End of Life: Microsoft plans to deprecate its operating systems every 5 years, although many enterprise users drag it out much longer. If you are still running Windows 7, Server 2008, or similarly aged operating system versions, you may already be beyond an end of life cycle and need to upgrade to stay secure. Chances are, you’re already exposed to several serious security issues.
Like Windows, MacOS updates come from one source: Apple. This offers the same benefits of trust and verification, but with a more tightly managed and isolated ecosystem. Less information about MacOS packages is available, leading to potential issues with testing and predictability.
Apple’s embrace of closed ecosystems means fewer versions of supported ecosystems and better management of critical updates. If your organization uses older Apple hardware, you may struggle to find updates or even know when your machines have hit the end of their supported life. Without tools like Automox, MacOS also tends to be harder to manage at scale, making it difficult to apply a single patch schedule or adoption rate across your organization.
Devices: Laptops and limited desktops.
Update Frequency: Predictable, but sometimes random. Major patches are bundled into minor version updates or major version releases, such as High Sierra and Mojave. Most are published in advance or as part of beta builds.
Sources: Just one – Apple. Apple famously guards its releases and tends to react quickly to bugs and security issues. Because MacOS is not very fragmented, the variety of patches available are limited. Apple ships many of its improvements as part of major versions.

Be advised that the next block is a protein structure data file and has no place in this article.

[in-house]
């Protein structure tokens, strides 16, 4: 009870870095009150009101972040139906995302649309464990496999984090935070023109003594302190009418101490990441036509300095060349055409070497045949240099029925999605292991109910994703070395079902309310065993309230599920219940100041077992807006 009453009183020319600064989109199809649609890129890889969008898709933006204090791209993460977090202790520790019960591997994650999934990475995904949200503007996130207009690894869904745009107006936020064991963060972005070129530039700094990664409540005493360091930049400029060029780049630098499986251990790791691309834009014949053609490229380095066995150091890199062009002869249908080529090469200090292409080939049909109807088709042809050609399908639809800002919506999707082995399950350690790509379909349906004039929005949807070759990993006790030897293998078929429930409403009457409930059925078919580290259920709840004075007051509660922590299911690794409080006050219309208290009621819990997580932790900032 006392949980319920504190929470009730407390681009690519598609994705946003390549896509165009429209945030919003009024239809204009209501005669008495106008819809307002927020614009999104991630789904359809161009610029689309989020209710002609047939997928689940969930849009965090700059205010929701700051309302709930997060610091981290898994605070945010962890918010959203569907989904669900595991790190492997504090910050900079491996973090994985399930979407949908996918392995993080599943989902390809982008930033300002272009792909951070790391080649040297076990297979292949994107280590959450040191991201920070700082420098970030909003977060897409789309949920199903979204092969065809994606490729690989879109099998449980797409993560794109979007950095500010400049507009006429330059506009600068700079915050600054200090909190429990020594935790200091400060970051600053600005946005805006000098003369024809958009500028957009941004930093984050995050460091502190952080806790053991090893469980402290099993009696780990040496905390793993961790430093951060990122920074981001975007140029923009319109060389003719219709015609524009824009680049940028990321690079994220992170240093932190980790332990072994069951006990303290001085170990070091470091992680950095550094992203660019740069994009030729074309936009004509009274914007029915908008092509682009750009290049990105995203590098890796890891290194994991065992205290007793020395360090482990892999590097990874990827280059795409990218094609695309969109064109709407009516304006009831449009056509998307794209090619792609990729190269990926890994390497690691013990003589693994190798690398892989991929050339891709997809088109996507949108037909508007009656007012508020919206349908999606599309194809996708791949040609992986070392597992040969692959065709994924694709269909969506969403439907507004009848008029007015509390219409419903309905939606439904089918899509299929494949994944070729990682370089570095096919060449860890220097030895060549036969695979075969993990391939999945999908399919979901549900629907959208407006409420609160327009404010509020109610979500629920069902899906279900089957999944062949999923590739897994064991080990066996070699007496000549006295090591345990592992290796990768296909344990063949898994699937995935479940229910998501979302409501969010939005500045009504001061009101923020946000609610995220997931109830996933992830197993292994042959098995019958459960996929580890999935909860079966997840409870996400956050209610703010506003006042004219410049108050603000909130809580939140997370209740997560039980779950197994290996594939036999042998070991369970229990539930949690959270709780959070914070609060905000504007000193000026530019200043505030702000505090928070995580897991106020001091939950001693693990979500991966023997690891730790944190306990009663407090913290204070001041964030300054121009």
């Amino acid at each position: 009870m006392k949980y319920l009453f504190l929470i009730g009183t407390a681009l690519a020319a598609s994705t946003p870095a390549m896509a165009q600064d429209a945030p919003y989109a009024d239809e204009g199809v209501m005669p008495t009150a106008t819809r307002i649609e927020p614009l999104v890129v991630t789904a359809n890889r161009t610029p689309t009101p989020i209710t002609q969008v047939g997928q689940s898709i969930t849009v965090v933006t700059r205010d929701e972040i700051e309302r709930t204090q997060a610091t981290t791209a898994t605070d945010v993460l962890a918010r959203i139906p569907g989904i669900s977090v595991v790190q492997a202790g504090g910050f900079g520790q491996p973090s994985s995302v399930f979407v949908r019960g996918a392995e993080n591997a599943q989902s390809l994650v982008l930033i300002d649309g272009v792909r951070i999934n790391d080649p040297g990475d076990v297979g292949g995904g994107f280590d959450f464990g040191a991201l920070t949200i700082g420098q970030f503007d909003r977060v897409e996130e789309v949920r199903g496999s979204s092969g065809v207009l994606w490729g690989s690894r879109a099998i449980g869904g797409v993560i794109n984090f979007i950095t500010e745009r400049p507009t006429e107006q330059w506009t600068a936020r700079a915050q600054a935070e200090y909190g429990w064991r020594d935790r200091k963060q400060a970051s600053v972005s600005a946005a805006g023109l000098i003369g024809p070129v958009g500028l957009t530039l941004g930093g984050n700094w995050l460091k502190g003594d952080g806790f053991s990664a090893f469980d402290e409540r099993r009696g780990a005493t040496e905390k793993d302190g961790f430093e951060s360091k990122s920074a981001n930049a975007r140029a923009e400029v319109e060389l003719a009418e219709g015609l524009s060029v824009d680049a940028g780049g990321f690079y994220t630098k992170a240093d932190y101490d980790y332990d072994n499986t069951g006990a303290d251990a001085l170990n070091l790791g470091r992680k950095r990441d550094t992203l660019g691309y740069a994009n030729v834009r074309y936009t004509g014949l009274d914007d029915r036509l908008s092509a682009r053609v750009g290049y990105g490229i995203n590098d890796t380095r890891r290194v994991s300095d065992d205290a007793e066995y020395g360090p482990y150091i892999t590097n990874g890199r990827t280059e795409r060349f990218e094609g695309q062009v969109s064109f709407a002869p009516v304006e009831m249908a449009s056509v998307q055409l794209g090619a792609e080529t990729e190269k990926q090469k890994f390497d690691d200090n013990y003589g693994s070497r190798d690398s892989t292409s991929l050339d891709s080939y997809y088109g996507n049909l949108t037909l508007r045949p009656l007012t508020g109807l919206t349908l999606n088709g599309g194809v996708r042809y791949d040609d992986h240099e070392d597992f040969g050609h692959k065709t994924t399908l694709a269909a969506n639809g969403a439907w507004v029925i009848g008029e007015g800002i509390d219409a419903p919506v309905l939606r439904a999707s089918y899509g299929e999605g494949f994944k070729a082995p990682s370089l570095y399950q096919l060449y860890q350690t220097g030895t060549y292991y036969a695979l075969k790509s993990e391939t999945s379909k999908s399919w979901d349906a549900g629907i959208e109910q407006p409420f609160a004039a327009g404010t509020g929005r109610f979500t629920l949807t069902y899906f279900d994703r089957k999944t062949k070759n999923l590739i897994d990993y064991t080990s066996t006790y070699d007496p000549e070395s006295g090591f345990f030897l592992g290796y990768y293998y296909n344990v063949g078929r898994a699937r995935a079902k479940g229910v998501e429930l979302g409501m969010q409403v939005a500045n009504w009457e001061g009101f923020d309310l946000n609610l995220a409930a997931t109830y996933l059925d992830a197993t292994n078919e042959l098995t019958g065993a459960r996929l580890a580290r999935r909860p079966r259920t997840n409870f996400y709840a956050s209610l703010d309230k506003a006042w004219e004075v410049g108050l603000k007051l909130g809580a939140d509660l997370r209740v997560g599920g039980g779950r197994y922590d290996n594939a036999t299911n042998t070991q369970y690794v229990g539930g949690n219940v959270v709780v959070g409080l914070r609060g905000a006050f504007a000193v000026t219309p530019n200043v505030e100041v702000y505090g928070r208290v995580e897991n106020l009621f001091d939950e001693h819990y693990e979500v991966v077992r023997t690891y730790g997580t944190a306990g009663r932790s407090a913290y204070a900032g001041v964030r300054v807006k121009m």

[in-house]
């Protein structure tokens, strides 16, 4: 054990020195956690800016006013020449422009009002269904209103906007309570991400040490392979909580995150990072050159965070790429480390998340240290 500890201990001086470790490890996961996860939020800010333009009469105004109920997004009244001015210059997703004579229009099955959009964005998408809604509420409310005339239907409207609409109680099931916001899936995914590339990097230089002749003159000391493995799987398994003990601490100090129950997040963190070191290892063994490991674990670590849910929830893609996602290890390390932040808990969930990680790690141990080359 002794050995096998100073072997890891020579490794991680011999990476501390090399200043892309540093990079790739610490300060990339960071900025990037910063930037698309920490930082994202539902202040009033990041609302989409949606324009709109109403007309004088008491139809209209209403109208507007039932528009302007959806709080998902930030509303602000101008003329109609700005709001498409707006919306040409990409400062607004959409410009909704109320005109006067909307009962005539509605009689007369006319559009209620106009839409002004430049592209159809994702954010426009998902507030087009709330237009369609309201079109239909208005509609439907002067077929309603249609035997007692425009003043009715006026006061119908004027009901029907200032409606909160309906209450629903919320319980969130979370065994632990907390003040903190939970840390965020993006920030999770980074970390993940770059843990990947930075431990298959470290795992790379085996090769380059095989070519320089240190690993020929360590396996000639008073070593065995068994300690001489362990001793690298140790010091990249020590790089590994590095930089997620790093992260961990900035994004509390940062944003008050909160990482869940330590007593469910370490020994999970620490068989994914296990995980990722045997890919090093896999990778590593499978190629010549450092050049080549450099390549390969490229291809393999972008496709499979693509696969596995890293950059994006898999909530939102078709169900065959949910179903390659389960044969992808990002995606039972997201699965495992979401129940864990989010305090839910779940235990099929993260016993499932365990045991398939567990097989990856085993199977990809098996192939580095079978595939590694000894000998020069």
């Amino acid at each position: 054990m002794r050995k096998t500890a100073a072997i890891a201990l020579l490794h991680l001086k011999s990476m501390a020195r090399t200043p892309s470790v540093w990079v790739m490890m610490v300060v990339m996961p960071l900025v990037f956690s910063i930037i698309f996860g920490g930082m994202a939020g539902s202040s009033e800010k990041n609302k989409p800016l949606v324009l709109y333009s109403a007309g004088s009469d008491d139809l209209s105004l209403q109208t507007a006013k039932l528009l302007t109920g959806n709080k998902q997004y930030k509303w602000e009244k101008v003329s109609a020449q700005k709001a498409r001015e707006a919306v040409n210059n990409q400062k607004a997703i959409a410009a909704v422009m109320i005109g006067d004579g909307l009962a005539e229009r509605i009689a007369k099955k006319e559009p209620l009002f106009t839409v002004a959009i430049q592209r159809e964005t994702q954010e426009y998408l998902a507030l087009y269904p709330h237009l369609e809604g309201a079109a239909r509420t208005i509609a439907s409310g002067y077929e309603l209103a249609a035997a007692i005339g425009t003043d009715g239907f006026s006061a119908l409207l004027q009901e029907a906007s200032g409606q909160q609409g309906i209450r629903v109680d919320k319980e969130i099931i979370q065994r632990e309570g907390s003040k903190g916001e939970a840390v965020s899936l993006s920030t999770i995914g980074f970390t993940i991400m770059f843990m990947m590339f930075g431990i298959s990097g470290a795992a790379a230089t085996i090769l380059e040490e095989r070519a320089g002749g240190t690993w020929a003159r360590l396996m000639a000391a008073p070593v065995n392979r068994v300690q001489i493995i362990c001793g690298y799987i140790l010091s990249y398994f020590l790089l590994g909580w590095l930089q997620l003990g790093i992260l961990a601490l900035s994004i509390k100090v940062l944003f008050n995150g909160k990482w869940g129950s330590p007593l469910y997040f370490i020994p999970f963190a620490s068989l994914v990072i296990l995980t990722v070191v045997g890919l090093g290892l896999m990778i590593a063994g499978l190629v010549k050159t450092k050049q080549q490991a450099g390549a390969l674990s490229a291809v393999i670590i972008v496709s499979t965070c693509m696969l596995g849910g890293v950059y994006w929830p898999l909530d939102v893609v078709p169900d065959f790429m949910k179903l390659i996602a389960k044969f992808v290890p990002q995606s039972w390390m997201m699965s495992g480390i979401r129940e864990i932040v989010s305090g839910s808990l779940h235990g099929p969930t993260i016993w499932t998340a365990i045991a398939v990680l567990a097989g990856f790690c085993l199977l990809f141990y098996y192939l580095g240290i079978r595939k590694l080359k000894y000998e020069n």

End-User Awareness: Moderate. Mac users tend to know more about their device than the average Windows user. Smugness aside, the shift from Windows to Mac usually means that users have to gain more mastery over their machine. However, just because your end-users on Mac know more does not mean that they actually patch, or do it on schedule.
Likelihood to Fail: Low to medium. MacOS patches are well tested before launch, but unique situations can always arise. MacOS patches tend to be larger and more time consuming, and user error, lost power, or just poor luck can mean a failed patch and troubleshooting. Generally, MacOS patches are safe to deploy as soon as they are available.
End of Life: Apple does not publish an official end of life plan, but generally, tends to stop releasing patches for systems more than two major versions out of date. Mojave-era (10.14) security updates, for example, are not likely applied to versions as old as El Capitan (10.11)
With many different distributions, flavors, and use cases, Linux release schedules can vary, but the method for patching is well known for each given distribution. Versions vary from enterprise-class, professionally maintained distributions like RedHat to purely open-source, community managed distributions. Each comes with pros and cons that probably determined which distributions your organization uses.
Patching Linux depends heavily on your particular distributions. While certain components cross-cut every distribution, the frequency, delivery path, and even release notes are generally unpredictable.